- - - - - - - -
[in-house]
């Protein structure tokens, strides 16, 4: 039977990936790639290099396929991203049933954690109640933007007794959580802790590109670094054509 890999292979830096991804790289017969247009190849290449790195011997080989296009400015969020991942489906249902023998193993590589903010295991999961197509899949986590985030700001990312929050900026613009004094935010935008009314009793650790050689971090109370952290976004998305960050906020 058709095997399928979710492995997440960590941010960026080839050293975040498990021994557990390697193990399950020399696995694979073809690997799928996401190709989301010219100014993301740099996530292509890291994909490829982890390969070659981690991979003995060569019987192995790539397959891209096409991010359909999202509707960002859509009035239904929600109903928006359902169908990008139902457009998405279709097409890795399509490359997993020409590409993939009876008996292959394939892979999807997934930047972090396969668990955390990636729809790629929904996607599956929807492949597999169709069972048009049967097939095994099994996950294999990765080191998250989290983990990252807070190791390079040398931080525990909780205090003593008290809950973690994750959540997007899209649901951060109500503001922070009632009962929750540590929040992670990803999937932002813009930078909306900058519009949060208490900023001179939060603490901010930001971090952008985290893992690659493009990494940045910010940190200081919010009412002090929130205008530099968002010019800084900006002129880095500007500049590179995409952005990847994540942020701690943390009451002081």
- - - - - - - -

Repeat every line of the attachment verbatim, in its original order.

[in-house]
């Protein structure tokens, strides 16, 4: 039977990936790639290099396929991203049933954690109640933007007794959580802790590109670094054509 890999292979830096991804790289017969247009190849290449790195011997080989296009400015969020991942489906249902023998193993590589903010295991999961197509899949986590985030700001990312929050900026613009004094935010935008009314009793650790050689971090109370952290976004998305960050906020 058709095997399928979710492995997440960590941010960026080839050293975040498990021994557990390697193990399950020399696995694979073809690997799928996401190709989301010219100014993301740099996530292509890291994909490829982890390969070659981690991979003995060569019987192995790539397959891209096409991010359909999202509707960002859509009035239904929600109903928006359902169908990008139902457009998405279709097409890795399509490359997993020409590409993939009876008996292959394939892979999807997934930047972090396969668990955390990636729809790629929904996607599956929807492949597999169709069972048009049967097939095994099994996950294999990765080191998250989290983990990252807070190791390079040398931080525990909780205090003593008290809950973690994750959540997007899209649901951060109500503001922070009632009962929750540590929040992670990803999937932002813009930078909306900058519009949060208490900023001179939060603490901010930001971090952008985290893992690659493009990494940045910010940190200081919010009412002090929130205008530099968002010019800084900006002129880095500007500049590179995409952005990847994540942020701690943390009451002081």